unsigned long myChannelNumber = 121212;
 const char * myWriteAPIKey = "XY12XY12XY12XY12";
 }
 break;
 }


I tried it without enclosing each case in curly brackets, but I got
Quote
error: jump to case label [-fpermissive]
I tried it with curly brackets and got
Quote
not declared in this scope
when I call the variable later in the sketch.

I tried declaring the variables at the beginning of the sketch (moving the default/dummy values to the beginning of the sketch), hoping the switch would overwrite them, but it didn't. The sketch just uses the dummy values throughout.

Can anyone figure out how to do this properly?

I'm still pretty green when it comes to coding, so you're welcome to include any extra detail you'd like with your answer.

Thanks!

J-M-L

#1
Oct 01, 2018, 02:58 pm Last Edit: Oct 01, 2018, 03:20 pm by J-M-L
when you are in a switch/case you can't declare local variable to one case without the Compound statements (or blocks which are brace-enclosed {} sequences of statements) , but then of course the variables are local to that statement and don't exist outside. (see variable scope)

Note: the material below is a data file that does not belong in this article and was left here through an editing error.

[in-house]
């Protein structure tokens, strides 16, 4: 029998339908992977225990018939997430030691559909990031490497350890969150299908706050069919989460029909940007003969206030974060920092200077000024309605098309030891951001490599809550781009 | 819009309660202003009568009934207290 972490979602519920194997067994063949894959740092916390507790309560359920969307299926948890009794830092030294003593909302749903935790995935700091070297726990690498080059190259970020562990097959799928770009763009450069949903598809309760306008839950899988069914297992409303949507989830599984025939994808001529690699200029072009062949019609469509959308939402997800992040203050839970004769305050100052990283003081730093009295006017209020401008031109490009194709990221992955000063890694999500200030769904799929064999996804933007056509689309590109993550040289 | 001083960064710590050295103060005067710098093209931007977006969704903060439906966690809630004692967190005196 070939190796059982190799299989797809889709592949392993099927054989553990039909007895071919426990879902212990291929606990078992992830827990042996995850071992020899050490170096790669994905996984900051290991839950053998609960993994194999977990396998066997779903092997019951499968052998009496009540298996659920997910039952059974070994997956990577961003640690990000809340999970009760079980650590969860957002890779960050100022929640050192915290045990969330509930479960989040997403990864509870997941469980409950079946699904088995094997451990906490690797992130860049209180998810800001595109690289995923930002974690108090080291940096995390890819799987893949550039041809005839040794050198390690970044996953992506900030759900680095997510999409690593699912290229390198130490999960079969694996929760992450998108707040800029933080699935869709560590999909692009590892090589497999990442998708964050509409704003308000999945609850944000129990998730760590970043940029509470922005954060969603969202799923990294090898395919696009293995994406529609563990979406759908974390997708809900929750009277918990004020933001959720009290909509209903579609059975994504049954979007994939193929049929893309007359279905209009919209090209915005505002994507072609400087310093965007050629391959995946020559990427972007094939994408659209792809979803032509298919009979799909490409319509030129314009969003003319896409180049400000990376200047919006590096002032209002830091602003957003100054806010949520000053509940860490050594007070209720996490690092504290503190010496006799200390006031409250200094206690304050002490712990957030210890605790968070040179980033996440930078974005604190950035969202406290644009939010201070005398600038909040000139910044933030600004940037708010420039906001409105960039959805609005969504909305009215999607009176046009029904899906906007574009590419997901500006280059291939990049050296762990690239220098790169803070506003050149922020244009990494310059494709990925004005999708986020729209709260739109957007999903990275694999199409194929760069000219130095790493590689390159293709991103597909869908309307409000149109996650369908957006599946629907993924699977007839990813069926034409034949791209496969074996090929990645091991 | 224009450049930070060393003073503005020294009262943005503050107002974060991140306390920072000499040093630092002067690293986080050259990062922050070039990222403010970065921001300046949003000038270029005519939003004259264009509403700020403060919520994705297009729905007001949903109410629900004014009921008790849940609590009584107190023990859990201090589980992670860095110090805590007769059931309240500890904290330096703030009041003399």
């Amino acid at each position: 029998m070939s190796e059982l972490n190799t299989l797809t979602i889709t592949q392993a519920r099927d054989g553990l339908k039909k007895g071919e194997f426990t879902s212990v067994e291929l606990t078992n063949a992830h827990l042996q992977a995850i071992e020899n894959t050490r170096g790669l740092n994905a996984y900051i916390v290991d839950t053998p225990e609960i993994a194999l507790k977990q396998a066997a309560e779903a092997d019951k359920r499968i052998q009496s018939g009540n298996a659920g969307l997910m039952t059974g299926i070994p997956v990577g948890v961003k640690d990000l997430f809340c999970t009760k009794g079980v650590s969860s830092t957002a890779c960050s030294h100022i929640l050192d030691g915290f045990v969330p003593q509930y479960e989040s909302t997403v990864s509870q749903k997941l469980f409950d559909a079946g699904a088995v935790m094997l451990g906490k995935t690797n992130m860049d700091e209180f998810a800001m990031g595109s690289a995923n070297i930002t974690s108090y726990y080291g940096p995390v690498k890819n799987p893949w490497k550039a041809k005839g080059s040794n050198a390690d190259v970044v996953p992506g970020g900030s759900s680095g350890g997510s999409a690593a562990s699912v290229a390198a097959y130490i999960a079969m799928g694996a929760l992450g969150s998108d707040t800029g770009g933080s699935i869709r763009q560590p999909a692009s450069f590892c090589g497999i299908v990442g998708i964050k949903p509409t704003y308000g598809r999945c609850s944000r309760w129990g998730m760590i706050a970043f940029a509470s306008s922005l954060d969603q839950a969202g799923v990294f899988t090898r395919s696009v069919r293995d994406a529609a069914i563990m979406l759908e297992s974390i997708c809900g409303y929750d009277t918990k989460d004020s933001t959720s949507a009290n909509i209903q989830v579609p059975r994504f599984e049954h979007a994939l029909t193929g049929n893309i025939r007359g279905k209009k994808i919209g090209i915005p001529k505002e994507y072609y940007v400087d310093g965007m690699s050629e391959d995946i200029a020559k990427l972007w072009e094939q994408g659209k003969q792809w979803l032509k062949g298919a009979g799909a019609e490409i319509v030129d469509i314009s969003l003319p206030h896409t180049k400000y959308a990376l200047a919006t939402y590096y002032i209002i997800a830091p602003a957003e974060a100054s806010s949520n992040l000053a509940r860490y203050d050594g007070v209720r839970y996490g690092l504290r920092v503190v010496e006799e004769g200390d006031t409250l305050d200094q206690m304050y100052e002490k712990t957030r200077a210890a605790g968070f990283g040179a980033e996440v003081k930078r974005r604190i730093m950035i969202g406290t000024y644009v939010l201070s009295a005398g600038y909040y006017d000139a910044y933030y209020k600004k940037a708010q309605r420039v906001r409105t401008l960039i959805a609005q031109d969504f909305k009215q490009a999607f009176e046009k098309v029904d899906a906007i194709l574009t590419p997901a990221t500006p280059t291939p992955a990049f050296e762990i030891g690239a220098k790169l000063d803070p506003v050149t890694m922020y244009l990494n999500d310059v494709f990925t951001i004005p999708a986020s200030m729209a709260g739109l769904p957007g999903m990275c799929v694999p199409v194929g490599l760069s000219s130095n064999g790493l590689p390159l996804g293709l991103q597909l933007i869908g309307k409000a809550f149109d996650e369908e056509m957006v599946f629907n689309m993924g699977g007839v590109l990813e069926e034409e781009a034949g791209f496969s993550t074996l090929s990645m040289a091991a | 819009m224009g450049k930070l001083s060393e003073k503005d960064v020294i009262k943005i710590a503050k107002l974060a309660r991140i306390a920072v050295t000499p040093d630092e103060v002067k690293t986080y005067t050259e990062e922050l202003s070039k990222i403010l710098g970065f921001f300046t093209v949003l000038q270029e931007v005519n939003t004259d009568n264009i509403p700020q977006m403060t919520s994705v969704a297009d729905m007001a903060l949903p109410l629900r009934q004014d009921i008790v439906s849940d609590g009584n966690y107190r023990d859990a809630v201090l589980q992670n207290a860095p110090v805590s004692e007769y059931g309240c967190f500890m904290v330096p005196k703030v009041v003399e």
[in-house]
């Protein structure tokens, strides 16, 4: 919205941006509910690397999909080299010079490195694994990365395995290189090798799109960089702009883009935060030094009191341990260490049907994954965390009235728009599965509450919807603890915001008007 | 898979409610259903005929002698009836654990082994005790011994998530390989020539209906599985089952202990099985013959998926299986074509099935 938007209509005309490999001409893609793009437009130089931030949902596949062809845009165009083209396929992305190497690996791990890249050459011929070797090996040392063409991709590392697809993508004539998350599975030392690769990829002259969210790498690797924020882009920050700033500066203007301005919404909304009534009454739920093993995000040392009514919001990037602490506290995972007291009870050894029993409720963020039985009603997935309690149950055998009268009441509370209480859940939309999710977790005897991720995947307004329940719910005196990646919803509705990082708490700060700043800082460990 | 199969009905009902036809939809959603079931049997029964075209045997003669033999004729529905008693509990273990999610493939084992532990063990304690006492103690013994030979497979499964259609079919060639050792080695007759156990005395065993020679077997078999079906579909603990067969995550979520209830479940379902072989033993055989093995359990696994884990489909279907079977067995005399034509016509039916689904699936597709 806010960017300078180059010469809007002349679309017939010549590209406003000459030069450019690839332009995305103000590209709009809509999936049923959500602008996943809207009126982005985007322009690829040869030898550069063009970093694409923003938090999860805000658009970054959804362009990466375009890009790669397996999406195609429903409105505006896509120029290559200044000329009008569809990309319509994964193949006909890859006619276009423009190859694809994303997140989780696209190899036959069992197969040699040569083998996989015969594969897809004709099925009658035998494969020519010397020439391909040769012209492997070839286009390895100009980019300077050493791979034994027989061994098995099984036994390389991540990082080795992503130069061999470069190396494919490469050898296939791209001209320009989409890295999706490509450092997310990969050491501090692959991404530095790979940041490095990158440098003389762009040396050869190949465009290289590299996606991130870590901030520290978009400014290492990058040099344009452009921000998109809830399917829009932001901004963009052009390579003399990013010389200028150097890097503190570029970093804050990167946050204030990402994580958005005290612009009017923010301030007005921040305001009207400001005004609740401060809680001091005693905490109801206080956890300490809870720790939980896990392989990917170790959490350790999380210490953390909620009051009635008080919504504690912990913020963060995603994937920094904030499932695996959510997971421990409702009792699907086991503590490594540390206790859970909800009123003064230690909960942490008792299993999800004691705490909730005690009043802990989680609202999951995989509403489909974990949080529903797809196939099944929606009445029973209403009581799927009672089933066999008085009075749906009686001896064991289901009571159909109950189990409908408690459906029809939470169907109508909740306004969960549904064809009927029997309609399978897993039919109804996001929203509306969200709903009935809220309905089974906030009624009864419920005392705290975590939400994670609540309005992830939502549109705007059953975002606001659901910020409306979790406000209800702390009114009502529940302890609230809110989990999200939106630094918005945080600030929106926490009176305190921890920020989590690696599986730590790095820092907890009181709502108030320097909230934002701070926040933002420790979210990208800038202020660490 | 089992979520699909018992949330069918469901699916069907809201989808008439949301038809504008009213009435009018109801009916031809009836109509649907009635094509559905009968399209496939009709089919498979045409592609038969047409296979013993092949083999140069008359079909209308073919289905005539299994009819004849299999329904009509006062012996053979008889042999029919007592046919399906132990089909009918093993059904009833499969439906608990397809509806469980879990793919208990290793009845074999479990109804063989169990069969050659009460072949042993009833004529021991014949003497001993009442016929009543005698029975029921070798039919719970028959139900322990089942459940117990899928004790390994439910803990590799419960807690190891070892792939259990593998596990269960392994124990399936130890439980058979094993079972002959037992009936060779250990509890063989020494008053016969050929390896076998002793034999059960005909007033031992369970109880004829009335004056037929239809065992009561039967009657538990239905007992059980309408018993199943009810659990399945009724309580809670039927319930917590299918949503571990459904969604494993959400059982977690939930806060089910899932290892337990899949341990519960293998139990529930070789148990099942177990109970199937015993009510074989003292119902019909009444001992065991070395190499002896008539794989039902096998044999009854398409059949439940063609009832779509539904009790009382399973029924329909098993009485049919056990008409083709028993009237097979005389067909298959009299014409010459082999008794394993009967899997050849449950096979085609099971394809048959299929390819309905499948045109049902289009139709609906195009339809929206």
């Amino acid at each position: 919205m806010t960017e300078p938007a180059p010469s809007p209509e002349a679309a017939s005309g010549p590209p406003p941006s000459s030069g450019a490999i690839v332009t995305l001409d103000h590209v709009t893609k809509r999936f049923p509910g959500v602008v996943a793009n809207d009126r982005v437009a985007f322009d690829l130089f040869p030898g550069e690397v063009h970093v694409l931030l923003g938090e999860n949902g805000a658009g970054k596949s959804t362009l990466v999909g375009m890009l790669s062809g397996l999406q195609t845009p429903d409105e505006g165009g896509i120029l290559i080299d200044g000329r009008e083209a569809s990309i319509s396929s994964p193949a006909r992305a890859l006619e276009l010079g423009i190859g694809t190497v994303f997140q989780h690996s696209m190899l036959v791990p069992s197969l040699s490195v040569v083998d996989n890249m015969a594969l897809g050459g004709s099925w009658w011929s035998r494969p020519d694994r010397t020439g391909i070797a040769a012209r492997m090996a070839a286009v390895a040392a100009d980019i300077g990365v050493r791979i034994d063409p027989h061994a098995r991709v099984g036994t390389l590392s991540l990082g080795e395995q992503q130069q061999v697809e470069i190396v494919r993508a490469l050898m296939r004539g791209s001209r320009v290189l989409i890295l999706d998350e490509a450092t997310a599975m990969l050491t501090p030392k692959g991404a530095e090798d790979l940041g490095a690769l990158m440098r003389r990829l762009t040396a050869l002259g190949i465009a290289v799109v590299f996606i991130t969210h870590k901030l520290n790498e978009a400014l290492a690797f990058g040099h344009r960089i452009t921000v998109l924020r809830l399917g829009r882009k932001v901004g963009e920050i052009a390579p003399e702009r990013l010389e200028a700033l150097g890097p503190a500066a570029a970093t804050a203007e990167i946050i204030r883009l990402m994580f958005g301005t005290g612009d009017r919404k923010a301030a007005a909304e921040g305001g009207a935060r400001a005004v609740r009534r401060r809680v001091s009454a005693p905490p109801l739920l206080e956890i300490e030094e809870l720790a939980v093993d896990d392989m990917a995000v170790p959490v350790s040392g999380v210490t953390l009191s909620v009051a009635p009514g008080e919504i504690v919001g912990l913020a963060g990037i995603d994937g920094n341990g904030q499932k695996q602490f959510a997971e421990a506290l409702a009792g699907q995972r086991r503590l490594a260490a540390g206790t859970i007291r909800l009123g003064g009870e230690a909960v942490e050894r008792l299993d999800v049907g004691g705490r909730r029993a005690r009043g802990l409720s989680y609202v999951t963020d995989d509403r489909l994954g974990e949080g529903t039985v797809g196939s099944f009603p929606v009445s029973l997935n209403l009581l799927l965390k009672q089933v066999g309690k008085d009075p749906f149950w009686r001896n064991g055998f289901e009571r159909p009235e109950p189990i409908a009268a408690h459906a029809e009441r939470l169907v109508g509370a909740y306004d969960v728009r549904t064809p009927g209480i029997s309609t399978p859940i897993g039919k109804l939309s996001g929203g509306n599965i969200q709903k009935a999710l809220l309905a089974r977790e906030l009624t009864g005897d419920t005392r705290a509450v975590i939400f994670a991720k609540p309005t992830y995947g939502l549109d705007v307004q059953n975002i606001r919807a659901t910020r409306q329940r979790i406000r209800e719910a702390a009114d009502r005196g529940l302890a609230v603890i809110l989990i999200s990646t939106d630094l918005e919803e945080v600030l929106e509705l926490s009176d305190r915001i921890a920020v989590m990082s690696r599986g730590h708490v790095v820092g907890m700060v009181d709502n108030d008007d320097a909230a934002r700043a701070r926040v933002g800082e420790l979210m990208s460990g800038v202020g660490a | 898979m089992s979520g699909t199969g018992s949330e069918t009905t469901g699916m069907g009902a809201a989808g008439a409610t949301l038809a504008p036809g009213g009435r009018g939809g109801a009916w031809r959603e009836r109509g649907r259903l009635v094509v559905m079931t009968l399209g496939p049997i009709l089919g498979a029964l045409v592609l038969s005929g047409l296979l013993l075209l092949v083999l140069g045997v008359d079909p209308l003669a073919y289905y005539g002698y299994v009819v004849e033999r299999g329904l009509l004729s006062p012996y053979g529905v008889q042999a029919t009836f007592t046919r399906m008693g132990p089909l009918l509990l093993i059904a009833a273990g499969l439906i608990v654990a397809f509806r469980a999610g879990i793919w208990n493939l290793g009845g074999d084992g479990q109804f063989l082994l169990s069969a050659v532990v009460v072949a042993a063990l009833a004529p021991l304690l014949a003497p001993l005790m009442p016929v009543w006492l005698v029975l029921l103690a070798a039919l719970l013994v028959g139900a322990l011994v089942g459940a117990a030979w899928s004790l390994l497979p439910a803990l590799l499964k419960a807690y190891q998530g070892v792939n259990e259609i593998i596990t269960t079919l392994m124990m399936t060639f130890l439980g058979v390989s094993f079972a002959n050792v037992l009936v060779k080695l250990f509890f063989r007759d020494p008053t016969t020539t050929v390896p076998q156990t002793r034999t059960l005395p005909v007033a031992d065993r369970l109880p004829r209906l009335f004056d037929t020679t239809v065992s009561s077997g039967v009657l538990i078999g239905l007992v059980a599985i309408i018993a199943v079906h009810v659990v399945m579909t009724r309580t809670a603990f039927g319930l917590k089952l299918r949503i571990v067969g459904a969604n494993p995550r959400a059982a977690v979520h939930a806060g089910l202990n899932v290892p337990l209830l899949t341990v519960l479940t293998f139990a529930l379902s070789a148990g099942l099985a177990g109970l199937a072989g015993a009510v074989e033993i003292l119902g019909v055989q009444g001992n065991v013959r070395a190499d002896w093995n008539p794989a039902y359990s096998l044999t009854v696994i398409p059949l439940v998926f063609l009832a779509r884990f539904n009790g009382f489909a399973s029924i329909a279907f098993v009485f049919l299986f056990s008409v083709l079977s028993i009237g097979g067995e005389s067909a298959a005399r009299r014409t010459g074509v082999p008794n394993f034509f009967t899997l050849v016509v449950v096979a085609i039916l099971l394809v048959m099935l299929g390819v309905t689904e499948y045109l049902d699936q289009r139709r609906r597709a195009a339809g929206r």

what you want to have is a set of global variables defined at the top of the program
Code: [Select]
const uint8_t maxStr = 20;
char sensorReadName[maxStr];   // for Serial.print
char sensorIDtemp[maxStr] ;
char sensorIDhumd[maxStr]";


and use strcpy() to copy in the buffer the names you want in the switch case. (make sure your buffer is large enough for the longest name +1 byte)

alternatively you could declare everything at global level and just associate pointers at run time. that will be easier and you won't waste as much memory as each string will have the exact right number of bytes allocated.